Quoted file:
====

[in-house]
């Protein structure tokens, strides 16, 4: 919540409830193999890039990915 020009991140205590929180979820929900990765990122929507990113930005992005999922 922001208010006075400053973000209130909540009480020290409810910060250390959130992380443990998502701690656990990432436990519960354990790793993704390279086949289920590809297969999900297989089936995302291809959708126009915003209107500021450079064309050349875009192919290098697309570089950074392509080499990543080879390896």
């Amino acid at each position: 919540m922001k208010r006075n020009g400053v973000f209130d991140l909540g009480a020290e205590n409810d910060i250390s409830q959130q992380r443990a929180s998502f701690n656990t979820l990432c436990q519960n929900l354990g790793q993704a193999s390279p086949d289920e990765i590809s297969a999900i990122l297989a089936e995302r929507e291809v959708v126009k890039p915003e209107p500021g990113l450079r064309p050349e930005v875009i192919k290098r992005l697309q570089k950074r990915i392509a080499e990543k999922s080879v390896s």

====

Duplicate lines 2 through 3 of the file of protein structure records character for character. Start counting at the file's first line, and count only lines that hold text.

């Protein structure tokens, strides 16, 4: 919540409830193999890039990915 020009991140205590929180979820929900990765990122929507990113930005992005999922 922001208010006075400053973000209130909540009480020290409810910060250390959130992380443990998502701690656990990432436990519960354990790793993704390279086949289920590809297969999900297989089936995302291809959708126009915003209107500021450079064309050349875009192919290098697309570089950074392509080499990543080879390896």
């Amino acid at each position: 919540m922001k208010r006075n020009g400053v973000f209130d991140l909540g009480a020290e205590n409810d910060i250390s409830q959130q992380r443990a929180s998502f701690n656990t979820l990432c436990q519960n929900l354990g790793q993704a193999s390279p086949d289920e990765i590809s297969a999900i990122l297989a089936e995302r929507e291809v959708v126009k890039p915003e209107p500021g990113l450079r064309p050349e930005v875009i192919k290098r992005l697309q570089k950074r990915i392509a080499e990543k999922s080879v390896s």